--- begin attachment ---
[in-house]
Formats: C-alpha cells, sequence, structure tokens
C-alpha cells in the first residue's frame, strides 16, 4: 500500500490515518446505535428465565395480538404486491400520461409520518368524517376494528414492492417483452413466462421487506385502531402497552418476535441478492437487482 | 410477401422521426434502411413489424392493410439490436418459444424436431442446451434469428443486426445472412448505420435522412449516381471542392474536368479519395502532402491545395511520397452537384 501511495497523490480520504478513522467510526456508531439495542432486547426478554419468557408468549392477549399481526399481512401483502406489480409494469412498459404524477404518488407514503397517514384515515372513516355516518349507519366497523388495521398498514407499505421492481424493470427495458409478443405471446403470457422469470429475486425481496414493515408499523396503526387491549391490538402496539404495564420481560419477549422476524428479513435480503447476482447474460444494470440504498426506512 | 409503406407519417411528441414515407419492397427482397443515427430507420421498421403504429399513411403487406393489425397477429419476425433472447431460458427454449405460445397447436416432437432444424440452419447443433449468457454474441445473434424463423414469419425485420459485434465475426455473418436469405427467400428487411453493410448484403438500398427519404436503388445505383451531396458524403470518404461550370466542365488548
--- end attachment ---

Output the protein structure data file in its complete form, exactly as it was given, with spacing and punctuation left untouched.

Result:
[in-house]
Formats: C-alpha cells, sequence, structure tokens
C-alpha cells in the first residue's frame, strides 16, 4: 500500500490515518446505535428465565395480538404486491400520461409520518368524517376494528414492492417483452413466462421487506385502531402497552418476535441478492437487482 | 410477401422521426434502411413489424392493410439490436418459444424436431442446451434469428443486426445472412448505420435522412449516381471542392474536368479519395502532402491545395511520397452537384 501511495497523490480520504478513522467510526456508531439495542432486547426478554419468557408468549392477549399481526399481512401483502406489480409494469412498459404524477404518488407514503397517514384515515372513516355516518349507519366497523388495521398498514407499505421492481424493470427495458409478443405471446403470457422469470429475486425481496414493515408499523396503526387491549391490538402496539404495564420481560419477549422476524428479513435480503447476482447474460444494470440504498426506512 | 409503406407519417411528441414515407419492397427482397443515427430507420421498421403504429399513411403487406393489425397477429419476425433472447431460458427454449405460445397447436416432437432444424440452419447443433449468457454474441445473434424463423414469419425485420459485434465475426455473418436469405427467400428487411453493410448484403438500398427519404436503388445505383451531396458524403470518404461550370466542365488548